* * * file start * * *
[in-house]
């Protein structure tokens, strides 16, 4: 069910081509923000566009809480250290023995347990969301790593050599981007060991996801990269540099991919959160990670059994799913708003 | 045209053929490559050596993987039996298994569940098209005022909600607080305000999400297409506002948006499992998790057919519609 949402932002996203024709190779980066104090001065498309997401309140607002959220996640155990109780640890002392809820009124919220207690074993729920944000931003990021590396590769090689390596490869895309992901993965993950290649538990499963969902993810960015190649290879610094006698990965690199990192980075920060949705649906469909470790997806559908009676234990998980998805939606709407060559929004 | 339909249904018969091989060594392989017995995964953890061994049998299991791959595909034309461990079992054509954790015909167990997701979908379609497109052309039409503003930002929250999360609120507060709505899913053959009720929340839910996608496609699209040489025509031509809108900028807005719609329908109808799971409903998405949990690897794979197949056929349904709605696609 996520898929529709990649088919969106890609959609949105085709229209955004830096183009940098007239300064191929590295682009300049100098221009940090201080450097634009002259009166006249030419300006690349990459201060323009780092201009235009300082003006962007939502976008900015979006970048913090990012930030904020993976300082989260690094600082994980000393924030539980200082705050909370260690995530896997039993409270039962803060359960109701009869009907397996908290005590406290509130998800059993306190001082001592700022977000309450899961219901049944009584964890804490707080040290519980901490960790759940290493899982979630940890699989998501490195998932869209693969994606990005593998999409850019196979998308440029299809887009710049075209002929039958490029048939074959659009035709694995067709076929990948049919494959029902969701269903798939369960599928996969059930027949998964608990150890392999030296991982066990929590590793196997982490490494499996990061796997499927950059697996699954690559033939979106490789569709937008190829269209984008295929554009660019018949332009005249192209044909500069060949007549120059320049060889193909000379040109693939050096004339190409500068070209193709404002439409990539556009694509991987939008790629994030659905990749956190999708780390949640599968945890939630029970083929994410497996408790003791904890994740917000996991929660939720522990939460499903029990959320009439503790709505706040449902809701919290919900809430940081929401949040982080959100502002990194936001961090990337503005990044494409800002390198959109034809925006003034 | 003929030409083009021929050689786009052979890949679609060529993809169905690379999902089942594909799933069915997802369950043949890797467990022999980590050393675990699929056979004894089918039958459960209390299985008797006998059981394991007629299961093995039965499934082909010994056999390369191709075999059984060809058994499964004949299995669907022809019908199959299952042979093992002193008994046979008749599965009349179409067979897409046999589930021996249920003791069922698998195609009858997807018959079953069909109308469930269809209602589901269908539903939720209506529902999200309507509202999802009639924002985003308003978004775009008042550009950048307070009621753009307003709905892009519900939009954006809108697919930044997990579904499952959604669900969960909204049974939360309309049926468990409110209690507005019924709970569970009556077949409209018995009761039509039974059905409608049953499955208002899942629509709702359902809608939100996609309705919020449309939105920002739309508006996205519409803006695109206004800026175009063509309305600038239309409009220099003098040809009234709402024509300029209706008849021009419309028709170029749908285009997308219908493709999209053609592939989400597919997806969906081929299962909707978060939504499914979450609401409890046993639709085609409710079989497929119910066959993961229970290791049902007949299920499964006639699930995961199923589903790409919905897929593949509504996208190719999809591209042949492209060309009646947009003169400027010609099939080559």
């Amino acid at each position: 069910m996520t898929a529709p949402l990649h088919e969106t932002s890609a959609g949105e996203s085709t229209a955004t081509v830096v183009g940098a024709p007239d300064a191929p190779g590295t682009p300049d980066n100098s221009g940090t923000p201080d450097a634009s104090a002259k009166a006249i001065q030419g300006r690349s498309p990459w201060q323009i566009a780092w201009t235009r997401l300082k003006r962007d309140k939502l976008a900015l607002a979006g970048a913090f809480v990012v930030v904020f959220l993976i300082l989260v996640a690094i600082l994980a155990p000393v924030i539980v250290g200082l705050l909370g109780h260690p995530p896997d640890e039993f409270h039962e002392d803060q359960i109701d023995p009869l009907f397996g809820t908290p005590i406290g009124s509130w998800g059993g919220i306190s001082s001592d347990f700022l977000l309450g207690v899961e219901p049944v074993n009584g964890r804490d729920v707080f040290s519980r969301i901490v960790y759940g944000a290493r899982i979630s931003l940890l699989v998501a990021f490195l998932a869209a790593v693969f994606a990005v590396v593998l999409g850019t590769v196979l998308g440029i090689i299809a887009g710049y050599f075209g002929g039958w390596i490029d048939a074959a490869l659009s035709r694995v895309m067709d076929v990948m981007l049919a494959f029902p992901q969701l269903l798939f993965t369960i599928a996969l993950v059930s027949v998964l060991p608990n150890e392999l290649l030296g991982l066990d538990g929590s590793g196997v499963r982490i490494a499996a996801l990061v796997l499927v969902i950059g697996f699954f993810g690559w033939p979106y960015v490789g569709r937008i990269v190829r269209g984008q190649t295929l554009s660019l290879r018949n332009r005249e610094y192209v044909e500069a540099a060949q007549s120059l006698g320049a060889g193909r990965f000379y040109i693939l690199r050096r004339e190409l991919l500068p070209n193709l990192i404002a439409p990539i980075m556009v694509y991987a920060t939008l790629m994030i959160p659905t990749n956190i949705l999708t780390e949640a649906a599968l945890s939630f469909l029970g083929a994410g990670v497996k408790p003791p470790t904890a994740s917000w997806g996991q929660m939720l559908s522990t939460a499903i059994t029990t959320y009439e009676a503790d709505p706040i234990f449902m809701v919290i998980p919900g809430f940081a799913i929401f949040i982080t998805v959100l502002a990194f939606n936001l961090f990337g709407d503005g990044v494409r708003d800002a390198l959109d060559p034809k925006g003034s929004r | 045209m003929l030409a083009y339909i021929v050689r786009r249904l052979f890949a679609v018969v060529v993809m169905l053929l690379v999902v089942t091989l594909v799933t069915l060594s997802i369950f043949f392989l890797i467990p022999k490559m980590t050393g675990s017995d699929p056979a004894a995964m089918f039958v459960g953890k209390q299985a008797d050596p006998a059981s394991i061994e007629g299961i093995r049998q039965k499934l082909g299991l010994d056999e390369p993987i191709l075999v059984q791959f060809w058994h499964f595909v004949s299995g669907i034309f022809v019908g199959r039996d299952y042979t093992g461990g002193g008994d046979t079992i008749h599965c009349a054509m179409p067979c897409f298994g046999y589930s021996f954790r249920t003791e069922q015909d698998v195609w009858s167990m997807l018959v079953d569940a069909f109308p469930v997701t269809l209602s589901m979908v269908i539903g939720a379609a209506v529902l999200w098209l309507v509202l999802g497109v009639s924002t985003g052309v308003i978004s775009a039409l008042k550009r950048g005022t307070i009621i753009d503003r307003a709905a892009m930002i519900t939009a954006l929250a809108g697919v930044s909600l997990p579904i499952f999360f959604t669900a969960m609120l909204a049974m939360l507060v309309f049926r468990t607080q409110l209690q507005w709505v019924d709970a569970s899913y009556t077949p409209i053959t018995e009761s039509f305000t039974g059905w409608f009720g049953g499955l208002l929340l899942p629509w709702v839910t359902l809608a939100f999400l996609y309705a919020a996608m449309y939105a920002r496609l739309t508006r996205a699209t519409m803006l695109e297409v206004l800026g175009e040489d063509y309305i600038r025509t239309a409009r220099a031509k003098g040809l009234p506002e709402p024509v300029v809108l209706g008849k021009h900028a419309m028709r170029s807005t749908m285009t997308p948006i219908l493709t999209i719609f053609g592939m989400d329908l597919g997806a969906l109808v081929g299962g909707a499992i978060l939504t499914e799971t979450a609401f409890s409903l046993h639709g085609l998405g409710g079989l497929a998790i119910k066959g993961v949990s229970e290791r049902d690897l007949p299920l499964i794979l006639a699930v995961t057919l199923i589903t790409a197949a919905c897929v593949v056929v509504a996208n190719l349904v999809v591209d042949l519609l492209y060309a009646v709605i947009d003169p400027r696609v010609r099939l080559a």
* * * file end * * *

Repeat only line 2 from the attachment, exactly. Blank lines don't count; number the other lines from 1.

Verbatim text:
């Protein structure tokens, strides 16, 4: 069910081509923000566009809480250290023995347990969301790593050599981007060991996801990269540099991919959160990670059994799913708003 | 045209053929490559050596993987039996298994569940098209005022909600607080305000999400297409506002948006499992998790057919519609 949402932002996203024709190779980066104090001065498309997401309140607002959220996640155990109780640890002392809820009124919220207690074993729920944000931003990021590396590769090689390596490869895309992901993965993950290649538990499963969902993810960015190649290879610094006698990965690199990192980075920060949705649906469909470790997806559908009676234990998980998805939606709407060559929004 | 339909249904018969091989060594392989017995995964953890061994049998299991791959595909034309461990079992054509954790015909167990997701979908379609497109052309039409503003930002929250999360609120507060709505899913053959009720929340839910996608496609699209040489025509031509809108900028807005719609329908109808799971409903998405949990690897794979197949056929349904709605696609 996520898929529709990649088919969106890609959609949105085709229209955004830096183009940098007239300064191929590295682009300049100098221009940090201080450097634009002259009166006249030419300006690349990459201060323009780092201009235009300082003006962007939502976008900015979006970048913090990012930030904020993976300082989260690094600082994980000393924030539980200082705050909370260690995530896997039993409270039962803060359960109701009869009907397996908290005590406290509130998800059993306190001082001592700022977000309450899961219901049944009584964890804490707080040290519980901490960790759940290493899982979630940890699989998501490195998932869209693969994606990005593998999409850019196979998308440029299809887009710049075209002929039958490029048939074959659009035709694995067709076929990948049919494959029902969701269903798939369960599928996969059930027949998964608990150890392999030296991982066990929590590793196997982490490494499996990061796997499927950059697996699954690559033939979106490789569709937008190829269209984008295929554009660019018949332009005249192209044909500069060949007549120059320049060889193909000379040109693939050096004339190409500068070209193709404002439409990539556009694509991987939008790629994030659905990749956190999708780390949640599968945890939630029970083929994410497996408790003791904890994740917000996991929660939720522990939460499903029990959320009439503790709505706040449902809701919290919900809430940081929401949040982080959100502002990194936001961090990337503005990044494409800002390198959109034809925006003034 | 003929030409083009021929050689786009052979890949679609060529993809169905690379999902089942594909799933069915997802369950043949890797467990022999980590050393675990699929056979004894089918039958459960209390299985008797006998059981394991007629299961093995039965499934082909010994056999390369191709075999059984060809058994499964004949299995669907022809019908199959299952042979093992002193008994046979008749599965009349179409067979897409046999589930021996249920003791069922698998195609009858997807018959079953069909109308469930269809209602589901269908539903939720209506529902999200309507509202999802009639924002985003308003978004775009008042550009950048307070009621753009307003709905892009519900939009954006809108697919930044997990579904499952959604669900969960909204049974939360309309049926468990409110209690507005019924709970569970009556077949409209018995009761039509039974059905409608049953499955208002899942629509709702359902809608939100996609309705919020449309939105920002739309508006996205519409803006695109206004800026175009063509309305600038239309409009220099003098040809009234709402024509300029209706008849021009419309028709170029749908285009997308219908493709999209053609592939989400597919997806969906081929299962909707978060939504499914979450609401409890046993639709085609409710079989497929119910066959993961229970290791049902007949299920499964006639699930995961199923589903790409919905897929593949509504996208190719999809591209042949492209060309009646947009003169400027010609099939080559």